Nickelodeon’s animated series “Avatar: The Last Airbender” was not only a success for the network, but even gave rise to a live-action M. Night Shyamalan movie that advanced its name recognition, if not the cinematic art form. So a follow-up was inevitable, and the cable network obliges with “The Legend of Korra,” another slick-looking, anime-informed concept, filled with lots of portentous “You have a destiny” gobbledygook, but at least easy on the eyes. Certainly, this represents a bit more ambitious storytelling for older kids, and perhaps a few adults with the geek gene.
If you’re unfamiliar with the premise, it’s hard to know where to begin. Suffice to say the concept possesses a rich mythology, in a fantasy world populated in part by “benders,” who possess the ability to control elements like water, air and fire.
Each generation must have its own world-saving Avatar who can conquer all the elements, and for reasons that have as much to do with marketing as anything else, this time the mantle falls to Korra (voiced by Janet Varney), a 17-year-old girl, who is the reincarnation of the earlier Avatar, 70 years later.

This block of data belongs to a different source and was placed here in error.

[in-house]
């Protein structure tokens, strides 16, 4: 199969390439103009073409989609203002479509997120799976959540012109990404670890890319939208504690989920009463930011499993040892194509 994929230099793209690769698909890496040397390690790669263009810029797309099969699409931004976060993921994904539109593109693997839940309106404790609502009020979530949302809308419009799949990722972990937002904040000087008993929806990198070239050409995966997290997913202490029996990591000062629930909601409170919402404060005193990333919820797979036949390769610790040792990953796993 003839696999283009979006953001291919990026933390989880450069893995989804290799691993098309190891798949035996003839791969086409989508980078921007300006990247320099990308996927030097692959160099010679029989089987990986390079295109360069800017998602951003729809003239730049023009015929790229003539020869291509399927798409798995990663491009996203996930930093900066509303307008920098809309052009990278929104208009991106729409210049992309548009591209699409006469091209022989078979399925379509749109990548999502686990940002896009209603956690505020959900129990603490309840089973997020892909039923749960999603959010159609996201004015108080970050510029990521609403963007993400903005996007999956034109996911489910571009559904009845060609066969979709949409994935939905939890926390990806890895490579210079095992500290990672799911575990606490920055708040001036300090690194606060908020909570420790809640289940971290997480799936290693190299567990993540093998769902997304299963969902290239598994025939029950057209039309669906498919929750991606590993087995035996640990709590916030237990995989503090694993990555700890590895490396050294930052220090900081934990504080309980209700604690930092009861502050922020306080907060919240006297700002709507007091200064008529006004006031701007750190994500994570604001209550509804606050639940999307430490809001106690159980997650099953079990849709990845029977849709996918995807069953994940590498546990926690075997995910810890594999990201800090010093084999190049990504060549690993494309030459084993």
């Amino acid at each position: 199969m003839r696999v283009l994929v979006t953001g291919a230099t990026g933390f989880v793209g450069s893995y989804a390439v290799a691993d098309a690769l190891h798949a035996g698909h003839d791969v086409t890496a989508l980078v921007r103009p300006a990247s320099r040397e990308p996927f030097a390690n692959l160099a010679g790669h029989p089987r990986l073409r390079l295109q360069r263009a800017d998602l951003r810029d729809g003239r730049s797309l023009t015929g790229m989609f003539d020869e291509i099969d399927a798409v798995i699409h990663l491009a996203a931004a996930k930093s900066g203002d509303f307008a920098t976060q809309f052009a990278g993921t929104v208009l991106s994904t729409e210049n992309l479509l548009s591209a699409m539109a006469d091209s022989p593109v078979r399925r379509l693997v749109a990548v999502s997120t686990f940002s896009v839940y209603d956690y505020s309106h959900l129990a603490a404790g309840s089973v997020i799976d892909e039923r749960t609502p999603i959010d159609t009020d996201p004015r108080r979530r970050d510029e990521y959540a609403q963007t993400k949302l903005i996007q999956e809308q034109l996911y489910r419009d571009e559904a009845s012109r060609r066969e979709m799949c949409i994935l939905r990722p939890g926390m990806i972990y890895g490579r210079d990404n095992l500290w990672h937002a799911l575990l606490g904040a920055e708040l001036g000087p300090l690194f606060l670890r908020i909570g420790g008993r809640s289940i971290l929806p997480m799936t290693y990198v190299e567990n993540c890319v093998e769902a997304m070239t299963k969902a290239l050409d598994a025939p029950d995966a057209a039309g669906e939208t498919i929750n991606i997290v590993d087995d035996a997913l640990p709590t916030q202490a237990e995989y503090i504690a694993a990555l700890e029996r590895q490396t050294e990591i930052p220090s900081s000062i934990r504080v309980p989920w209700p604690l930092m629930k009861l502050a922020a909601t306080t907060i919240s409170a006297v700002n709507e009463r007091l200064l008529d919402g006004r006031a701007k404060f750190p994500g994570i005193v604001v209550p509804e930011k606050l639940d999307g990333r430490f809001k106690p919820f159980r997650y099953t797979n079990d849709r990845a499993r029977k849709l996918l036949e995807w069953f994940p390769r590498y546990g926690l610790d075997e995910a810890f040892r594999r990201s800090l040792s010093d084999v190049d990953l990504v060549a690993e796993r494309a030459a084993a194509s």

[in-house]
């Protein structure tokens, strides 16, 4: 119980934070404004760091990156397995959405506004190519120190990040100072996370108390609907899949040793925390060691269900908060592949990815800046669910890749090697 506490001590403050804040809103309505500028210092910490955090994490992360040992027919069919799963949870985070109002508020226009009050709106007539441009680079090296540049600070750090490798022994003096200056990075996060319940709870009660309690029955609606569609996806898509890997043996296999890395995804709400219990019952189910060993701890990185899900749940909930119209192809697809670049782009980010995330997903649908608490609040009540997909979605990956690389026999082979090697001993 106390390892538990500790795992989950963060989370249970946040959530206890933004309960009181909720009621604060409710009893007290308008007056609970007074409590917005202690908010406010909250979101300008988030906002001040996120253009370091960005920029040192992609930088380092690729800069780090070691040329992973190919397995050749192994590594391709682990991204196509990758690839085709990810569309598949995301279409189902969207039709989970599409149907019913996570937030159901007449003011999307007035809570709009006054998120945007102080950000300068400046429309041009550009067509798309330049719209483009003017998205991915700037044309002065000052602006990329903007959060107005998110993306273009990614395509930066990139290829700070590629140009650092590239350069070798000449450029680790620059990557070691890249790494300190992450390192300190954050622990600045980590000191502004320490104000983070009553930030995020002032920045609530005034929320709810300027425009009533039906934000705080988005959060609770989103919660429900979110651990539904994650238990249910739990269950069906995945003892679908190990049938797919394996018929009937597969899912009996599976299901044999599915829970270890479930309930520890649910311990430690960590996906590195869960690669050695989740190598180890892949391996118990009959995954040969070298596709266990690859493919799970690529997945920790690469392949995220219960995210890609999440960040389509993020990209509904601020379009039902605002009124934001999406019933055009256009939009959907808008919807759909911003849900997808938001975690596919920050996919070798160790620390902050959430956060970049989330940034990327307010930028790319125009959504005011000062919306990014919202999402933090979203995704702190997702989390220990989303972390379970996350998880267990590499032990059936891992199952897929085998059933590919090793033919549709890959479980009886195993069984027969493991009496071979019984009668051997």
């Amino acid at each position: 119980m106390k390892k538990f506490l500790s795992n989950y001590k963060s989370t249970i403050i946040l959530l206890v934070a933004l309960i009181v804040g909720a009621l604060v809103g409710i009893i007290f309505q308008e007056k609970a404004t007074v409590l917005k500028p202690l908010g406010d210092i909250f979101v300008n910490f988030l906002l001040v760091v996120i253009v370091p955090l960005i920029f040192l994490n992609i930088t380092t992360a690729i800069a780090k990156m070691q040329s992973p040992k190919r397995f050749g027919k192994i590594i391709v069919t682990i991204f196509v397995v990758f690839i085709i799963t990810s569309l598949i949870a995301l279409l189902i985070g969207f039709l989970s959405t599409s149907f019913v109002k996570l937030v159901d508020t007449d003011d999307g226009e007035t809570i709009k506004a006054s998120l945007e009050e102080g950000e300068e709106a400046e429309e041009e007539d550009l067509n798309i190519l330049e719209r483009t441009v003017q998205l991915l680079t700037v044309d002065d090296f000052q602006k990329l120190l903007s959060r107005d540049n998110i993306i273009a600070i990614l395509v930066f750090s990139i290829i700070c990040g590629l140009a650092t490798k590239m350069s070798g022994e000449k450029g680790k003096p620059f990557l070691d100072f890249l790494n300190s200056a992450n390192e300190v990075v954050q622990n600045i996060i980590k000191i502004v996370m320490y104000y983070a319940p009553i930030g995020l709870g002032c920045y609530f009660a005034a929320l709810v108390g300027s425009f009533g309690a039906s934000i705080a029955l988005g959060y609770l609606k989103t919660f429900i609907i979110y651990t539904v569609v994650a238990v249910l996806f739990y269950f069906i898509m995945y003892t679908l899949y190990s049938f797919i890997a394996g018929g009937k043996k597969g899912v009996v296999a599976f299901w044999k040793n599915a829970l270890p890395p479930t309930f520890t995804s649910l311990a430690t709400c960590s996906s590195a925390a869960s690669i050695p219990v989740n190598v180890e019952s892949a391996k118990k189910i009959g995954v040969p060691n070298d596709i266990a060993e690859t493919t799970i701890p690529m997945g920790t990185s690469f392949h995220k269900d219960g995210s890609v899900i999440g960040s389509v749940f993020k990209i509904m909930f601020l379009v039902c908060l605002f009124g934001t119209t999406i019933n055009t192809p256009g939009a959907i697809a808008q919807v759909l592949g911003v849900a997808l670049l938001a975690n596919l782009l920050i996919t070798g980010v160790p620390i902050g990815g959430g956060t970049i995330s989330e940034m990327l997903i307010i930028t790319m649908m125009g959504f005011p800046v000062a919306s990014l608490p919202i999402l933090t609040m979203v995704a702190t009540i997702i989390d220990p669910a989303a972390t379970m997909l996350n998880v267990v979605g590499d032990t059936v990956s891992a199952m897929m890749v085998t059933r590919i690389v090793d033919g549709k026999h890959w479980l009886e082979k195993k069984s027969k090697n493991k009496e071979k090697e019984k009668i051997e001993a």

Or something like that. Mostly, the intrigue in the half-hour pilot proves a trifle head-scratching, but there’s a fair amount of action and an impressive look, as Korra moves from her sheltered upbringing to Republic City, where the mixture of grimy and exotic trappings resemble something out of “Star Wars.”
“Korra” has so many moving parts and characters that are the principal villains are barely represented in the premiere, providing a mere hint of what’s to come. Yet creators Bryan Konietzko and Michael Dante DiMartino (reprising their partnership on the earlier show) have already demonstrated it’s possible to paint on Nickelodeon using a serialized canvas, featuring a world where spectacular creatures and extraordinary powers are the norm.
Oh, and by the way, this whole reincarnate-the-hero every generation idea? What a great way to keep stars from getting out of line. In fact, forget water, fire and air: Mastery over those kinds of unstable elements is a skill even many of Hollywood’s power brokers would no doubt envy.